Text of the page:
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The Viability of Restorative Justice Practices

ll participants were provided with brief overviews of 10 restorative justice practices:

Community reparation boards.

Community/neighborhood impact statements.

Family group conferencing.

Victim-offender mediation.

Restitution to crime victims.

Restorative community service.

Victim awareness education programs.

Victim impact panels.

Victim impact statements.

Victim notification of the youthful offender's status.

In order of ranking, the following are the most highly rated restorative justice practices among victims in all four focus groups:

Victim notification.

Victim impact statements.

Victim restitution.

From victim participants in all four states, the following recurring themes relating to restorative justice practices emerged:

The focus of restorative justice on offender accountability was lauded and appreciated.

Many victims expressed interest in participating in restorative justice processes to help youthful offenders and hopefully prevent them from victimizing others in the future.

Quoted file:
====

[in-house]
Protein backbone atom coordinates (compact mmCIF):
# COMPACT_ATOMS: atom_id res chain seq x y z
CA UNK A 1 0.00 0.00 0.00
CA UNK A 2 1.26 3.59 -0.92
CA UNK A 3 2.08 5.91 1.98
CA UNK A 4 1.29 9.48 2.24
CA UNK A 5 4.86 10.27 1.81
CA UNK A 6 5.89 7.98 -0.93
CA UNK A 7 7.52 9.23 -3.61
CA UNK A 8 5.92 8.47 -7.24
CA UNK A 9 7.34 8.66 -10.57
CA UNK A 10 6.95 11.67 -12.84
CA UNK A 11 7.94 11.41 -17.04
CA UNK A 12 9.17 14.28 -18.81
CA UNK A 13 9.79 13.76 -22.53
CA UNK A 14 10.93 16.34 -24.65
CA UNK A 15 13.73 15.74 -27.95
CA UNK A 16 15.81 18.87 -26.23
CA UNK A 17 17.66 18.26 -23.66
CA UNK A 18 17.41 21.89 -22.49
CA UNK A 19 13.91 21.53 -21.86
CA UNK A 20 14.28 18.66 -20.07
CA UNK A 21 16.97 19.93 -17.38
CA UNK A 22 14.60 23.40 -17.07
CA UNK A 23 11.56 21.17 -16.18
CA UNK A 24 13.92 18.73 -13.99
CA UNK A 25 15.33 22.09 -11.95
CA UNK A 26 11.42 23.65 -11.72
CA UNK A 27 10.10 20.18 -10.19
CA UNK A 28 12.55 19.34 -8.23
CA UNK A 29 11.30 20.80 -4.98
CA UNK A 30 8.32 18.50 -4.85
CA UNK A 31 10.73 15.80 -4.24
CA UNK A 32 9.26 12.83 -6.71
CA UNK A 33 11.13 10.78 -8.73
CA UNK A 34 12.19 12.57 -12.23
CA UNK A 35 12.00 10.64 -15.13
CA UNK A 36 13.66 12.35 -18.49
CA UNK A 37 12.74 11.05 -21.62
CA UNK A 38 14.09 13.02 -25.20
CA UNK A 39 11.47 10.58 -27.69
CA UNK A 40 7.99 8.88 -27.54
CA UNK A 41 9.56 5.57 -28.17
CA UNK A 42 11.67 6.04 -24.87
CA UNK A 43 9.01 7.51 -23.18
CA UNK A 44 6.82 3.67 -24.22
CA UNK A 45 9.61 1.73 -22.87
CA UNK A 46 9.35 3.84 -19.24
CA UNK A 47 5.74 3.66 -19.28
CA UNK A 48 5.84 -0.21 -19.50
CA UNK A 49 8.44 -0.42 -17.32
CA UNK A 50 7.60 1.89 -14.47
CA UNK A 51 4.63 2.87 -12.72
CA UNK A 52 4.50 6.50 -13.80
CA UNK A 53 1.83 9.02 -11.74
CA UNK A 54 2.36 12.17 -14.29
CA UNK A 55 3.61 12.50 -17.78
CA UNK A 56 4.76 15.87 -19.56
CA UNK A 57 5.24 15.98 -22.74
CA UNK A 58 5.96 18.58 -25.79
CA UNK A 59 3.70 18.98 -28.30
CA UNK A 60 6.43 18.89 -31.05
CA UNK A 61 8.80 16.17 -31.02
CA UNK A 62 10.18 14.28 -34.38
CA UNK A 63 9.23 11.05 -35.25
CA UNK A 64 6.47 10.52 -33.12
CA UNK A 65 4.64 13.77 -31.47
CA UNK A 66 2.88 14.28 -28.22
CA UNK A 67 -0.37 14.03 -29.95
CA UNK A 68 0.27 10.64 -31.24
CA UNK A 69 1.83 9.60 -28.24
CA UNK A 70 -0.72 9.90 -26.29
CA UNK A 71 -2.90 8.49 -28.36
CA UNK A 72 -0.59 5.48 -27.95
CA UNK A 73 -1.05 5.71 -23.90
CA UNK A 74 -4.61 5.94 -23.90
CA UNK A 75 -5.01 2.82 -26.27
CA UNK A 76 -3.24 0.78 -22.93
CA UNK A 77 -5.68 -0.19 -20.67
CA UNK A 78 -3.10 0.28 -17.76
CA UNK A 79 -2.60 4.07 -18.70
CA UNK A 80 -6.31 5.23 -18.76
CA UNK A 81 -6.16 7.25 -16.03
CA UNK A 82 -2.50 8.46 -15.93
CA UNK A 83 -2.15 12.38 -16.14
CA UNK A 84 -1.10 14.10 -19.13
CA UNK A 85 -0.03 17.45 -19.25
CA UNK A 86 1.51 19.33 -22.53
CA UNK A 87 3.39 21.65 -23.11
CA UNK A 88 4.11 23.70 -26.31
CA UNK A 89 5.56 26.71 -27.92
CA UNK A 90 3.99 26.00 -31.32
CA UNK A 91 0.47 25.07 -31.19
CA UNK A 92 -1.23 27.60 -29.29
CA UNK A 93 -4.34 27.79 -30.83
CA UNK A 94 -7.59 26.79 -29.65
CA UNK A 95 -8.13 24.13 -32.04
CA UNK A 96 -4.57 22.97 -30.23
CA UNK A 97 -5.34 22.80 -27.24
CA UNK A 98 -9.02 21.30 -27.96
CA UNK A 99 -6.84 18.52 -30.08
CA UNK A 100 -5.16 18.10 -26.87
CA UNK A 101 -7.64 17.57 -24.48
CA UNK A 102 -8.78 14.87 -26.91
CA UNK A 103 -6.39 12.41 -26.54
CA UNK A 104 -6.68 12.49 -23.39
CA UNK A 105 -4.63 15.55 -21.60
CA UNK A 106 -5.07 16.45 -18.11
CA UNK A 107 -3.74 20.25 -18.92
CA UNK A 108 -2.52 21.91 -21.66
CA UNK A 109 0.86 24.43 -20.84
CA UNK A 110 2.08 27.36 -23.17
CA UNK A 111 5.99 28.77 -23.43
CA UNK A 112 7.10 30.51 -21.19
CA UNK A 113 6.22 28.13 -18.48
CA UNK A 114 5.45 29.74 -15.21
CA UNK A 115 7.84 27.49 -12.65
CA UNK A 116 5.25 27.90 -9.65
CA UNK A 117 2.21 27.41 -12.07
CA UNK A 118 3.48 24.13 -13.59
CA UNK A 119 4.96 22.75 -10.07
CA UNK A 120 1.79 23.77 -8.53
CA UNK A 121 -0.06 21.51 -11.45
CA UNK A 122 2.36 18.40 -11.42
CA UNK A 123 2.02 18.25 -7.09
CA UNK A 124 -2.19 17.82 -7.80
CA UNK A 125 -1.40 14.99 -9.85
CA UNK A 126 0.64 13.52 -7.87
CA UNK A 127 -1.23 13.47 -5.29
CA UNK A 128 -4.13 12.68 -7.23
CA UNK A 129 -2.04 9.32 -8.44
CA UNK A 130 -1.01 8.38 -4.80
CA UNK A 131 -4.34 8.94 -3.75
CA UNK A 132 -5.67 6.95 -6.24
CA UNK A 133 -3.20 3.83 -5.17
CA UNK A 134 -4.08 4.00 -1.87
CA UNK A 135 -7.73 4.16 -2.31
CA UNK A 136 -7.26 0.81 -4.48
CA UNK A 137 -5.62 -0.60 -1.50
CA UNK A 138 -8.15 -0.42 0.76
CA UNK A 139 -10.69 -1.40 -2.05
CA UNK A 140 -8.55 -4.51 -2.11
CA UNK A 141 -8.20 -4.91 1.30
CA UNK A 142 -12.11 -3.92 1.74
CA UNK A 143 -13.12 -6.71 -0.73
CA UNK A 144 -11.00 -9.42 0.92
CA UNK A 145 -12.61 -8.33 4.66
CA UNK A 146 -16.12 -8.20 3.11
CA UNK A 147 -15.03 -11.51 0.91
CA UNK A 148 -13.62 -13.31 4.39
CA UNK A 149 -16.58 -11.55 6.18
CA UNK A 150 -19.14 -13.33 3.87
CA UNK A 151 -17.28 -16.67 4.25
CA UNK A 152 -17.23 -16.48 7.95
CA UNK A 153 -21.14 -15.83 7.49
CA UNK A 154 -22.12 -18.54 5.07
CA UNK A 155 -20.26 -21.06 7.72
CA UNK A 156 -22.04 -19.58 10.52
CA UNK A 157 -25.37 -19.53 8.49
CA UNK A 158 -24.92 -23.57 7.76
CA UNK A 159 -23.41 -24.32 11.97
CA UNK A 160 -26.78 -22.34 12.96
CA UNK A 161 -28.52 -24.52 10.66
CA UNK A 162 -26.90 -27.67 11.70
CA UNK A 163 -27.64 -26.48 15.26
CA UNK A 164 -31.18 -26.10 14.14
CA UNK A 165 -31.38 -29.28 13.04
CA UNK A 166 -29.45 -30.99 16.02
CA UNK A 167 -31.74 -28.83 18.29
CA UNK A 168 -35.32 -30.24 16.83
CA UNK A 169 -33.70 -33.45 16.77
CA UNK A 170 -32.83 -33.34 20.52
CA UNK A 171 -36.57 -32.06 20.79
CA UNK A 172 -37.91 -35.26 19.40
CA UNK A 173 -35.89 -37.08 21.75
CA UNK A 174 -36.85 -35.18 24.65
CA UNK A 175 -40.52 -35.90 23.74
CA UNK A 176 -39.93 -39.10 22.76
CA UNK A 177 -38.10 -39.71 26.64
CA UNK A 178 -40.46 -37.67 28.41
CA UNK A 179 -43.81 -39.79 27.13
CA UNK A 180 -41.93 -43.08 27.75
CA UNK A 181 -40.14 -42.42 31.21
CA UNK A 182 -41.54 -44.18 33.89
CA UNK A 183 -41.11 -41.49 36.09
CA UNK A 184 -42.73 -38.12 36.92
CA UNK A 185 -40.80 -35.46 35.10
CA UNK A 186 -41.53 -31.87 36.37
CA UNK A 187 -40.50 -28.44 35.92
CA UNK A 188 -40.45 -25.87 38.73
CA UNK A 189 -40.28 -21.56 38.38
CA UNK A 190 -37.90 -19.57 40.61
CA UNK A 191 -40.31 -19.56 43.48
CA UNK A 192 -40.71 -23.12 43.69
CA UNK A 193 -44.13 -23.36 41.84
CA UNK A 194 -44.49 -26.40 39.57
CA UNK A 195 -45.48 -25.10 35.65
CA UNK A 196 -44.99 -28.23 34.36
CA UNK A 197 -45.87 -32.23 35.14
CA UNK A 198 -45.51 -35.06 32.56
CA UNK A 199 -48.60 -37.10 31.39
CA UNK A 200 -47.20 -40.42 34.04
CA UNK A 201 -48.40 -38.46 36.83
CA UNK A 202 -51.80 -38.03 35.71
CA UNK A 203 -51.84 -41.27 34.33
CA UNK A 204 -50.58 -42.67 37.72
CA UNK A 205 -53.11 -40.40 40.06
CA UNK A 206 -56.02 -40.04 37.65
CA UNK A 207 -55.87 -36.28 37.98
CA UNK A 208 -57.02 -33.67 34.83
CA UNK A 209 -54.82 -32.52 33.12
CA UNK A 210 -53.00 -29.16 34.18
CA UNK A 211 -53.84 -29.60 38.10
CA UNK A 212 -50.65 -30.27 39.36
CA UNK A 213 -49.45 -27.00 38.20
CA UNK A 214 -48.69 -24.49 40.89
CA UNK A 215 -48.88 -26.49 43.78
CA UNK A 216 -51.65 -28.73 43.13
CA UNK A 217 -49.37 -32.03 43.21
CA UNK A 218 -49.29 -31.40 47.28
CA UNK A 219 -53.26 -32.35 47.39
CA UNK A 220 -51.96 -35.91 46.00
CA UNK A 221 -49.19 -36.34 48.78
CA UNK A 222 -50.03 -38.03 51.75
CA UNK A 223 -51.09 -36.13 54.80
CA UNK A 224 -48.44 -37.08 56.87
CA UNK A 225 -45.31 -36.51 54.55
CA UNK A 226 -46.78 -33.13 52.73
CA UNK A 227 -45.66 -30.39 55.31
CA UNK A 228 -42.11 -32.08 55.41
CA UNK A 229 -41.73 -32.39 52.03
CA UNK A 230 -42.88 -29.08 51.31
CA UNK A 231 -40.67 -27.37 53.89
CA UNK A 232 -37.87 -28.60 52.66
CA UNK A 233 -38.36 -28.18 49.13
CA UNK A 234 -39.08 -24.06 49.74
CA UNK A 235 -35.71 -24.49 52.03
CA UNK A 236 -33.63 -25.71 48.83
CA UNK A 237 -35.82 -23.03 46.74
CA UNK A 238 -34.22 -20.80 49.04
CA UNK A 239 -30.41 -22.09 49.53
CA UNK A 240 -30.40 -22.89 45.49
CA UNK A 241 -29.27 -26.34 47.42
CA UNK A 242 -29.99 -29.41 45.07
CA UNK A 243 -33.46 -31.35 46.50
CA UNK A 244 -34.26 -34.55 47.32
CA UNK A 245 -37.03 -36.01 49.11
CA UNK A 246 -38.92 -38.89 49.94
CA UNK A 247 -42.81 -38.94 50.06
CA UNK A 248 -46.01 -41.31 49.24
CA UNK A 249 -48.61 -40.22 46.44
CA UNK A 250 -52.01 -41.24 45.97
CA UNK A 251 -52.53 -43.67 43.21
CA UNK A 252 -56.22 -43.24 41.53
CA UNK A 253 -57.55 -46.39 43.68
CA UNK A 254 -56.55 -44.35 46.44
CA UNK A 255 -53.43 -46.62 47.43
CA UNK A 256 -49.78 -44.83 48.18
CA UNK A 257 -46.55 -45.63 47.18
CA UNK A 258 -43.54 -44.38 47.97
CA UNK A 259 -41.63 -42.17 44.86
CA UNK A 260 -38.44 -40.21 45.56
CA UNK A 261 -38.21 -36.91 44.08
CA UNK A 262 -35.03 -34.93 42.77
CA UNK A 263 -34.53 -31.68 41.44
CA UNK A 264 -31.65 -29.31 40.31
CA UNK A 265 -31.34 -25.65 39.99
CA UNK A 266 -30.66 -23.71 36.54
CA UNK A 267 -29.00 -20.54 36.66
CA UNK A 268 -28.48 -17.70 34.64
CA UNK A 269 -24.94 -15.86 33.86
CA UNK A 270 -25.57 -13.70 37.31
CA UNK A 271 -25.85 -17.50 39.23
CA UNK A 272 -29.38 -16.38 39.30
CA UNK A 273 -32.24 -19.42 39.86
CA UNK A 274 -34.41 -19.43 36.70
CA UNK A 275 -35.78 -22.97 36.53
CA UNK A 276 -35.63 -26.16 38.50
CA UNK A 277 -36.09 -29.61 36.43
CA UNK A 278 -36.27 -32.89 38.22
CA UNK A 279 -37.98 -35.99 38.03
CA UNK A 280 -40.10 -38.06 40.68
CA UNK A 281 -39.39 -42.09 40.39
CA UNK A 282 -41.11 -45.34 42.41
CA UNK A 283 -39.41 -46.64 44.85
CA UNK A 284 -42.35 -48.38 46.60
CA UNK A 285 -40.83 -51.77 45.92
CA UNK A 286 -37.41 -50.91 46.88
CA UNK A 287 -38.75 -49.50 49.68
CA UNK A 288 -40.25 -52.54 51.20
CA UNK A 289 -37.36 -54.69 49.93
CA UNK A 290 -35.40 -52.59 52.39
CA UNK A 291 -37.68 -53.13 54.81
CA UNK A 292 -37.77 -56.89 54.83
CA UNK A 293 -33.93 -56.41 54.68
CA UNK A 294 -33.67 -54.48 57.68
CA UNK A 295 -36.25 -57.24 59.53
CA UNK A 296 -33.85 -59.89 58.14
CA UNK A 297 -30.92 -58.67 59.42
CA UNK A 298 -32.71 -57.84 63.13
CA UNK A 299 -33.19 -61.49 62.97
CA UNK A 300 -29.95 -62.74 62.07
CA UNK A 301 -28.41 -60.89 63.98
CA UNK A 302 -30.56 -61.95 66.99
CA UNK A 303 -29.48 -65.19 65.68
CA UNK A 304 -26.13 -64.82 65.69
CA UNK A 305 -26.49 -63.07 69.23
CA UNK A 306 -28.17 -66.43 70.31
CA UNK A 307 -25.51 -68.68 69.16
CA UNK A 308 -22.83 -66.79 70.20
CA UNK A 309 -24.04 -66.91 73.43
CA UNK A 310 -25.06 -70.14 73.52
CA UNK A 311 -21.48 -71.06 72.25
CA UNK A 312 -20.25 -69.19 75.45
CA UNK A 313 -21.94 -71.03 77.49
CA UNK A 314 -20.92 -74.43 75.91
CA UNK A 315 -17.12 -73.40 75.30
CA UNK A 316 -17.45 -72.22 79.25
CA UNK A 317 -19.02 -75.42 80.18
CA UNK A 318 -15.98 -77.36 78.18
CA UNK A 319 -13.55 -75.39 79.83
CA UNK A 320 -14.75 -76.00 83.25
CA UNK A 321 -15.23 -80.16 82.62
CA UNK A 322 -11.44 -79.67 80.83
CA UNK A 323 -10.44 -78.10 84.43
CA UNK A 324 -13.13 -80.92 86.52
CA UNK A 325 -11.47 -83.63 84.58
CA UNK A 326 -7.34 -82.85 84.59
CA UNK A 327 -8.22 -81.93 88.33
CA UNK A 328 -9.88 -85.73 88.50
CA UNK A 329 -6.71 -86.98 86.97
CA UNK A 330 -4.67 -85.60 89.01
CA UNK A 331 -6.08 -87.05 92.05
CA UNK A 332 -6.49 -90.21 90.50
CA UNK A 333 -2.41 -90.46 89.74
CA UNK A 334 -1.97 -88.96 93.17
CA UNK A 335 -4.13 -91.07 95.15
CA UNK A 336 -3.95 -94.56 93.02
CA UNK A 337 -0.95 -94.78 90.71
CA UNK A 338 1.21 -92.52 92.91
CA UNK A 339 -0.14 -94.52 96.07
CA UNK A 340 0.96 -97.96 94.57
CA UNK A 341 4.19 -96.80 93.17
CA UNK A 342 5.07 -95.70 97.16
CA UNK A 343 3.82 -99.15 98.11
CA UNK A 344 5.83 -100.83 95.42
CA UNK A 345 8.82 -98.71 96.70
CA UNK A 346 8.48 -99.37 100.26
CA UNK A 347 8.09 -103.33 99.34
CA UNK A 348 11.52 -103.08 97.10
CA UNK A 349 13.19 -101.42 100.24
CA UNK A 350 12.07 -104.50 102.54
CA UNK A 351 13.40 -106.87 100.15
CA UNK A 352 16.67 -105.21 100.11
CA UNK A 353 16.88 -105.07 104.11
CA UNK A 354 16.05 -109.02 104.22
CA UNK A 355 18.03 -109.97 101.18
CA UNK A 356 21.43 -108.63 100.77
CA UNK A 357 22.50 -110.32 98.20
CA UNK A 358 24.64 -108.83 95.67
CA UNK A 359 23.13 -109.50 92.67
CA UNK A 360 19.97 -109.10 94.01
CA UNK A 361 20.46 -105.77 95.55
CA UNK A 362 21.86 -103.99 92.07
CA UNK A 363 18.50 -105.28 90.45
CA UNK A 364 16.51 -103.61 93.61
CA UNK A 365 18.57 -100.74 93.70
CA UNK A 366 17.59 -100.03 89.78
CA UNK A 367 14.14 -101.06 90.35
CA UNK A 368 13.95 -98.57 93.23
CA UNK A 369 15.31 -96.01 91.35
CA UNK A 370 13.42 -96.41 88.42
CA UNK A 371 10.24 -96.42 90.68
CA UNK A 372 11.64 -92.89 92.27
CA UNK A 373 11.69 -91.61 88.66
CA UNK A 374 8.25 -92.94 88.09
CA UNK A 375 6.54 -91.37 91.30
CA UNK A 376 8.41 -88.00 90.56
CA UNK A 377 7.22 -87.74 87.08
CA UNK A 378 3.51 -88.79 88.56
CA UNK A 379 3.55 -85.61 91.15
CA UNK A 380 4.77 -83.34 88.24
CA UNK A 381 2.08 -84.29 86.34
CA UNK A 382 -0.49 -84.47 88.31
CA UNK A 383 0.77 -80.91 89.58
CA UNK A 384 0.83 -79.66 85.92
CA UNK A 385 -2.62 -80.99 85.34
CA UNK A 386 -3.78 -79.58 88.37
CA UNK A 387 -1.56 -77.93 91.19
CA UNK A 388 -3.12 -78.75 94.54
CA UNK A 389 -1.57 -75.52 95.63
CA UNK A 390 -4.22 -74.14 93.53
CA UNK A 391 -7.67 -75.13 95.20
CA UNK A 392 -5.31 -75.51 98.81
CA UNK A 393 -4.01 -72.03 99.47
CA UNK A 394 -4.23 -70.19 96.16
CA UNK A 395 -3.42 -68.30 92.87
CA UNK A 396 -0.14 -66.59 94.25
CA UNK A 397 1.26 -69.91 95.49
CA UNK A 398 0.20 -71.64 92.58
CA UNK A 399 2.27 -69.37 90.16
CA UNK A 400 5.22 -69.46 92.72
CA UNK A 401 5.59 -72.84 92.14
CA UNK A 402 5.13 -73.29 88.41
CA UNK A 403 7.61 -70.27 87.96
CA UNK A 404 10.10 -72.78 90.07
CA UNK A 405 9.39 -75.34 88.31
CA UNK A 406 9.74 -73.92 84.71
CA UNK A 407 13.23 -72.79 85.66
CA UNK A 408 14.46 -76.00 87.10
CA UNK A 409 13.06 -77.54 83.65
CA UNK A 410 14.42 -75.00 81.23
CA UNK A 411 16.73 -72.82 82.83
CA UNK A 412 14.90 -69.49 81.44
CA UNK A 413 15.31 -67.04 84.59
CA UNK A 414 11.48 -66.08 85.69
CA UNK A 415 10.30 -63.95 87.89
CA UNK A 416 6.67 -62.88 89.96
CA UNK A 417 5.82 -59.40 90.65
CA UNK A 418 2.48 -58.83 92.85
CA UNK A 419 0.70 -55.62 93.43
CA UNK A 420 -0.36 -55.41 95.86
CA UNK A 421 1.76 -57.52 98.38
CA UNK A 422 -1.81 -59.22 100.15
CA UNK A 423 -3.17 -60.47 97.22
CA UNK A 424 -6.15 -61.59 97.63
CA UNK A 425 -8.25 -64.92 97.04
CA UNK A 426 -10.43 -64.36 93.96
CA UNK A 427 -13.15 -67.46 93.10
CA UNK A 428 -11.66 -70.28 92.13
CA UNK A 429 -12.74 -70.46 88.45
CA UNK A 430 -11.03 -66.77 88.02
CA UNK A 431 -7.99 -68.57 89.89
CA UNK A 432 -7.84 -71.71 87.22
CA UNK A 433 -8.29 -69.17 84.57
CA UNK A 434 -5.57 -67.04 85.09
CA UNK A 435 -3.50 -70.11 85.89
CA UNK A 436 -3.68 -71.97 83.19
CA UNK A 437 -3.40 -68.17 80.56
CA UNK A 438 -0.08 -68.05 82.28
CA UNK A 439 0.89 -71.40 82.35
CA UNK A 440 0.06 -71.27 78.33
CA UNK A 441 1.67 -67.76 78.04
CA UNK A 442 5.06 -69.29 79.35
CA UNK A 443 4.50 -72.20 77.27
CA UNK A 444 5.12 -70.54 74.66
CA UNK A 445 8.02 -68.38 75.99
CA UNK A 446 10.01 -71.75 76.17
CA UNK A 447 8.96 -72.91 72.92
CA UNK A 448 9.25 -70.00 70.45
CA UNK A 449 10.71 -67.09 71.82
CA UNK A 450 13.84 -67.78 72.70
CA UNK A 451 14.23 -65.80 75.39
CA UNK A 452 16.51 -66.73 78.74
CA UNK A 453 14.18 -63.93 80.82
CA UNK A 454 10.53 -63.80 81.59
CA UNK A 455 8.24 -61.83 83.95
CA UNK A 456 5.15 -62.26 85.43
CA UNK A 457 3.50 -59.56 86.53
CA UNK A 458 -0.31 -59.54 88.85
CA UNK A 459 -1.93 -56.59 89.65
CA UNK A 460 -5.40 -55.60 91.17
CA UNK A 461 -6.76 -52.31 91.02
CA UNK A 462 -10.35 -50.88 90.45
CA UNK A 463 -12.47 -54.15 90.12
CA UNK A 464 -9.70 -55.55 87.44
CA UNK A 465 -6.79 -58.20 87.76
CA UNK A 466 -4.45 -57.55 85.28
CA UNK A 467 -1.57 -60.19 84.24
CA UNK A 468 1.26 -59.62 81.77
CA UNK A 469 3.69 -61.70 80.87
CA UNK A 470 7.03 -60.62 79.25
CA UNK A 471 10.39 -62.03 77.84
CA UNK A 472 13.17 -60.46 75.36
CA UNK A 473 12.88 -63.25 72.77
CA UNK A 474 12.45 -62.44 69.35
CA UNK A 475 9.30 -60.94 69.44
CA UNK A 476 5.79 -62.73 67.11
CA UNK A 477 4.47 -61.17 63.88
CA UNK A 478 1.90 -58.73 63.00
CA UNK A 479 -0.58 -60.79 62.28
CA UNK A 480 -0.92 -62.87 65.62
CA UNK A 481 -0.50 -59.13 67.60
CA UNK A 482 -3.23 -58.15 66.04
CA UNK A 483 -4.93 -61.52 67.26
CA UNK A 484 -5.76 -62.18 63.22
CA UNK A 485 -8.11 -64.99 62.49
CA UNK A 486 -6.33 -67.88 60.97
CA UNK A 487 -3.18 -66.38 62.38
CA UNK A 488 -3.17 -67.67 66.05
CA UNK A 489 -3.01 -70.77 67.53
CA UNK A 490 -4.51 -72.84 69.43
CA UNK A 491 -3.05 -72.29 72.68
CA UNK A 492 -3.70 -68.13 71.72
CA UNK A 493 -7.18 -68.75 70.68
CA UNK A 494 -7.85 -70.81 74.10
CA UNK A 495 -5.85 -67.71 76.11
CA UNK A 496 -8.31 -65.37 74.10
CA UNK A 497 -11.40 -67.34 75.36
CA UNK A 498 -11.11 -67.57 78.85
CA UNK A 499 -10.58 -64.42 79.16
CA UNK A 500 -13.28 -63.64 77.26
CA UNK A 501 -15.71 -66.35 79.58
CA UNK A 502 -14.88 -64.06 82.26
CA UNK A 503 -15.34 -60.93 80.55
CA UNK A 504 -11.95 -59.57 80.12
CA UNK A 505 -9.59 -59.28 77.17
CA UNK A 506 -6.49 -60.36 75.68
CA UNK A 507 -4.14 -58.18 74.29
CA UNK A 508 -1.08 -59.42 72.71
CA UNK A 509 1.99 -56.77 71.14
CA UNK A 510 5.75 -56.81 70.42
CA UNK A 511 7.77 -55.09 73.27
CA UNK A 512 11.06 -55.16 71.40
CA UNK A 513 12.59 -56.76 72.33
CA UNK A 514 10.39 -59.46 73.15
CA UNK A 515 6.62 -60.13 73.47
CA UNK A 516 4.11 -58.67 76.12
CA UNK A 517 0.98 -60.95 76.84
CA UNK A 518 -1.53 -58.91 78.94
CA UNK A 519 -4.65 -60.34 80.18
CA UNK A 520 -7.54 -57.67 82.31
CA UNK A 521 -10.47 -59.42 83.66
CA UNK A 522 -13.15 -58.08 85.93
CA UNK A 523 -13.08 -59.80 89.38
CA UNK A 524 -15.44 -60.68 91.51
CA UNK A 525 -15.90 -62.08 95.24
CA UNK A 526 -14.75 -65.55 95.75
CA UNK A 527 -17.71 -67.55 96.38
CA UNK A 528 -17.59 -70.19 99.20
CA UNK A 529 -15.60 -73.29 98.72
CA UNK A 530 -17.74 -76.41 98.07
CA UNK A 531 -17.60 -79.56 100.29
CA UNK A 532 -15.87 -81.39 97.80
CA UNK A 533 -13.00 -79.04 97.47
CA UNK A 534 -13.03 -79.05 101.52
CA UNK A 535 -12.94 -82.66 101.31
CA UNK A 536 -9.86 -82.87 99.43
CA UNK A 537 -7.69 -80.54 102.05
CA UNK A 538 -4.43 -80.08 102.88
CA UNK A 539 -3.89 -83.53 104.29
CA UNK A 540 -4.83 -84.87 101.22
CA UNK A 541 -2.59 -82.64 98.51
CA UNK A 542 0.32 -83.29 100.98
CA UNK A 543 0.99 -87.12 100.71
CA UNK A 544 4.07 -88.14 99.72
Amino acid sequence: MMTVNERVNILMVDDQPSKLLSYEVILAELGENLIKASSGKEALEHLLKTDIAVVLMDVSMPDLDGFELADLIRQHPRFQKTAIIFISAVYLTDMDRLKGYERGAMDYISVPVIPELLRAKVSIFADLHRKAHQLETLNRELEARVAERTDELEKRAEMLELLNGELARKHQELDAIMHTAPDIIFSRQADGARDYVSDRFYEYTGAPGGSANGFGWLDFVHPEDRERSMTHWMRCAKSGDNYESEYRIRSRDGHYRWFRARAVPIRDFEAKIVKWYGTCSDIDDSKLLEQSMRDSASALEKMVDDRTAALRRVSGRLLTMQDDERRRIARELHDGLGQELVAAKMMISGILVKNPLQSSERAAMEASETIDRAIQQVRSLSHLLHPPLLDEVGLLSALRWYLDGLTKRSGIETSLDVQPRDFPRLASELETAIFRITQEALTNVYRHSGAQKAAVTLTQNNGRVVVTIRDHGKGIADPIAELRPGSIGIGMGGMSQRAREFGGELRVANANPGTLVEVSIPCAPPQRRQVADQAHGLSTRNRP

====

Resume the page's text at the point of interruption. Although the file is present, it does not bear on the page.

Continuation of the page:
Generally, victims appreciated the opportunities afforded by restorative justice to obtain more information and to confront their offenders in a manner that could be beneficial to both. However, group discussion emphasized that the victim's choice to voluntarily participate in these options was crucial to successful restorative justice processes.

On the whole, judges and victims' groups agreed about the paramount importance of notification and input. Relative to victims' groups, judges gave higher priority to restitution. Consistent with the high value placed on restitution as a means of holding offenders accountable to victims and the community, judges also responded favorably to paid public service programs that ensured earning opportunities for offenders who owed restitution. Judges were also strongly supportive of restorative community service—especially when this involved input from victims and/or allowed juveniles to work on meaningful civic improvement projects with neighborhood adults. Victim-offender mediation and newer practices such as community reparation boards, family group conferencing, and neighborhood impact panels received more equivocal support, partly because judges were less familiar with them.

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Victims, Judges, and Juvenile Court Reform
Through Restorative Justice
October 2000
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